#GoingDeep: Gardella’s lawsuit pushed baseball’s labor boundaries
For as long as Major League Baseball has been around, people have wrestled with how to treat it in a legal setting.
Two of the most monumental pieces of U.S. legislation were the Sherman Antitrust Act in 1890 and the Clayton Antitrust Act of 1914, which outlawed activities that inhibit interstate commerce and competition. These acts were at the center of lawsuits throughout the 1900s that attempted to define how antitrust laws applied to baseball.
In the 1940s, the actions of Danny Gardella and 21 other MLB players who jumped to the Mexican League spotlighted this relationship between MLB and antitrust laws, helping to move the needle on players’ autonomy and negotiating power.
The story of Gardella’s battle with baseball is told through documents preserved in the Hall of Fame Library.
Official Hall of Fame Merchandise
Hall of Fame Members receive 10% off and FREE standard shipping on all Hall of Fame online store purchases.
Hall of Fame Membership
There is no simpler, and more essential, way to demonstrate your support than to sign on as a Museum Member.
Born in the Bronx, N.Y., in 1920, Gardella began playing for minor league clubs after he was signed by the Detroit Tigers in 1938. After bouncing around the minors, Gardella quit professional baseball in 1940 and returned to New York, where he took on odd jobs and played in a shipyard baseball league. The New York Giants soon took notice of Gardella’s ability and signed him in 1944, and he debuted in the big leagues later that year.
Gardella broke out in 1945, socking 18 homers and driving in 71 runs while batting .272. He appeared to have developed into a bona fide Major Leaguer, but there was one problem – many of the game’s biggest stars were fighting in World War II, including Giants first baseman and future Hall of Famer Johnny Mize.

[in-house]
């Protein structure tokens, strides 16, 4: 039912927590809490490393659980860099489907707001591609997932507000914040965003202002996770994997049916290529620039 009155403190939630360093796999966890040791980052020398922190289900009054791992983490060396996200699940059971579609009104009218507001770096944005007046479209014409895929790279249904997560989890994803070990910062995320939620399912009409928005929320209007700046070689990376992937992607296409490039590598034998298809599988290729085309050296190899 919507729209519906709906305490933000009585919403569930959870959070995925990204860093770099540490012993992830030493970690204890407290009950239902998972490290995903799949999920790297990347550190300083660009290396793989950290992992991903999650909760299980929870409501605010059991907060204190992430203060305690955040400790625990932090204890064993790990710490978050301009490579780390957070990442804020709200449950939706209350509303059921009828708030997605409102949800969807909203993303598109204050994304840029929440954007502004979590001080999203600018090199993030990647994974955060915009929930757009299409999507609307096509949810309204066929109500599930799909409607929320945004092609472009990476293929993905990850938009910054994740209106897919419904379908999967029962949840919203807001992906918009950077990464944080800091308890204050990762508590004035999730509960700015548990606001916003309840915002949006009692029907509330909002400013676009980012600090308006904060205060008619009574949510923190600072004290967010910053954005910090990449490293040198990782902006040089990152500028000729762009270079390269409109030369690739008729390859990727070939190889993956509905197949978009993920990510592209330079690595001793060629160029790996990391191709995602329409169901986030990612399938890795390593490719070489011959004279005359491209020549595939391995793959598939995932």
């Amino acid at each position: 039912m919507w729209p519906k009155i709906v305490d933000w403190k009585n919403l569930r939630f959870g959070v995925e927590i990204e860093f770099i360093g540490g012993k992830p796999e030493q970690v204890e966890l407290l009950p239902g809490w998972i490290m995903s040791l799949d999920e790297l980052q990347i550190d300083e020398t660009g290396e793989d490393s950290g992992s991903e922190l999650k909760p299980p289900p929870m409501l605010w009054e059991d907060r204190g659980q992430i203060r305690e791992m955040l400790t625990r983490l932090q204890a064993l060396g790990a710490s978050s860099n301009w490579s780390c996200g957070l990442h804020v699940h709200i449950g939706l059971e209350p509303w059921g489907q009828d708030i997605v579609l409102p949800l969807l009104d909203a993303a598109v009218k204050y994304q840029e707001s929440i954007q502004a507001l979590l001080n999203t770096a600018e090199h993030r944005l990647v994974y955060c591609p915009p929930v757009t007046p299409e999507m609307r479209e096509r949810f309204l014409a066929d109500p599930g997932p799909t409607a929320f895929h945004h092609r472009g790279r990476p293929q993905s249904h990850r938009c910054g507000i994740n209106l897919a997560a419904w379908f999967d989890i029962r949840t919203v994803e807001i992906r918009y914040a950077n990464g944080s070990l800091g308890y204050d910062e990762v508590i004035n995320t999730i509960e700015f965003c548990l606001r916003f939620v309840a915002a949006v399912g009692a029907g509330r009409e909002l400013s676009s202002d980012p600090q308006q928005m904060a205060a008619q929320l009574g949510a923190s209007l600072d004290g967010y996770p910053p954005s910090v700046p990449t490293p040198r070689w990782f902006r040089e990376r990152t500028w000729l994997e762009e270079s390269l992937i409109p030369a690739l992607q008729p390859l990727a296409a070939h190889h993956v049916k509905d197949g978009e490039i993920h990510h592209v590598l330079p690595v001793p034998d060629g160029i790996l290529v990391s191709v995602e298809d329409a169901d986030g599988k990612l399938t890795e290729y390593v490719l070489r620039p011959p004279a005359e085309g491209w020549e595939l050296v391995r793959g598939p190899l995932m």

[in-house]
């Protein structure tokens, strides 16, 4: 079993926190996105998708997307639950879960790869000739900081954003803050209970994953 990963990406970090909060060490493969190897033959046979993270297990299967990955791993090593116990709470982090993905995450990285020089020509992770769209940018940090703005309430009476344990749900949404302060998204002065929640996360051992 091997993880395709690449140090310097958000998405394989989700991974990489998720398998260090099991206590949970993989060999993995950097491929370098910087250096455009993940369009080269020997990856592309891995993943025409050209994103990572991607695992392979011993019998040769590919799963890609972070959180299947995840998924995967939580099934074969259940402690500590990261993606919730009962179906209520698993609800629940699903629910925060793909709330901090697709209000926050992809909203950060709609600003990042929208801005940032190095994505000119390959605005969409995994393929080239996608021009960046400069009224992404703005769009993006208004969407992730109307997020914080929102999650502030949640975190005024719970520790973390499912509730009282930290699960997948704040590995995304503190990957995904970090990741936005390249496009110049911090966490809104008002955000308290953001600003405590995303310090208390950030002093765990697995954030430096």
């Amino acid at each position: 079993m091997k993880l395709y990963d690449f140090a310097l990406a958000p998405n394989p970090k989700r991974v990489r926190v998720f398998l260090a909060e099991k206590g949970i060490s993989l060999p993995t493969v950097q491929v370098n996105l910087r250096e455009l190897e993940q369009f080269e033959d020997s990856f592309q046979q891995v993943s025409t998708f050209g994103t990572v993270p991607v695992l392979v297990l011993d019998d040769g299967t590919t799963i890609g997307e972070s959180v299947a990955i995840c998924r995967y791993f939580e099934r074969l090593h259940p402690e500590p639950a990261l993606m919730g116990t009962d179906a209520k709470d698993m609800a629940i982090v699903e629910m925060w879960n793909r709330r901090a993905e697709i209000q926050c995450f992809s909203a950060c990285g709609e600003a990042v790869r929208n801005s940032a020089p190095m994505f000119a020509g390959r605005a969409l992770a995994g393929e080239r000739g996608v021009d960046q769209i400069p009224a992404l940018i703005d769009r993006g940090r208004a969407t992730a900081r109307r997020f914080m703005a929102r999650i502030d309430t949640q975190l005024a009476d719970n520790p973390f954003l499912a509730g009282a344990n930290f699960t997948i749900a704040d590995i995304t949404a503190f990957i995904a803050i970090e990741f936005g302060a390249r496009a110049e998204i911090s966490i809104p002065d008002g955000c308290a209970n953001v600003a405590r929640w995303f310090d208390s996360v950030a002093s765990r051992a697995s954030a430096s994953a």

“It seems like nothing went right after all the good players, Willard Marshall and Sid Gordon and Johnny Mize, came back from the service,” said Gardella in a 1980 interview.
With Mize reclaiming his old position in Spring Training of 1946, Gardella was looking at a probable minor league assignment. He had also tried and failed to get a raise for 1946; he felt that his 18 home runs in 1945 established him as a power hitter worth more than a $5,000 salary, but the Giants did not oblige him.
“I feel that had things gone better politically, I would have done much better on the Giants,” Gardella said. “But there seemed to be a force pulling me in the other direction. There was an unpeacefulness ... There was a great lack of communication in the Giants’ front office. It was with everyone. It was as though they were afraid to communicate, because they knew basically that you work for them and you wanted something.”
A new opportunity soon presented itself to Gardella. At that time, the Mexican League was led by powerful businessman Jorge Pasquel, who wanted to increase the league’s popularity by wooing major leaguers to Mexico with promises of higher salaries than they were making in MLB. Frustrated with the Giants, Gardella contacted Pasquel, who offered him a salary nearly double his MLB earnings, and went to play in Mexico in 1946.
MLB Commissioner Happy Chandler was not pleased by the Mexican League poaching players from the big leagues. In June 1946, he banned any MLB players who had gone to play in Mexico from returning to the major leagues for five years. Chandler’s ban cited the reserve clause, which stated that players signed by an MLB team were contractually bound to their clubs until they were traded, released or retired.
Even with this ban, Gardella enjoyed life in Mexico and playing non-MLB ball. In 1947, while he was playing in Staten Island for the semipro Gulf Oilers, a telegram from the Commissioner was read over the loudspeaker stating that anyone caught playing with Gardella or any other Mexican League jumpers would never be allowed to play baseball in the major leagues. This proclamation accompanied resentment among Mexican players that the former MLB players received much higher salaries than they did.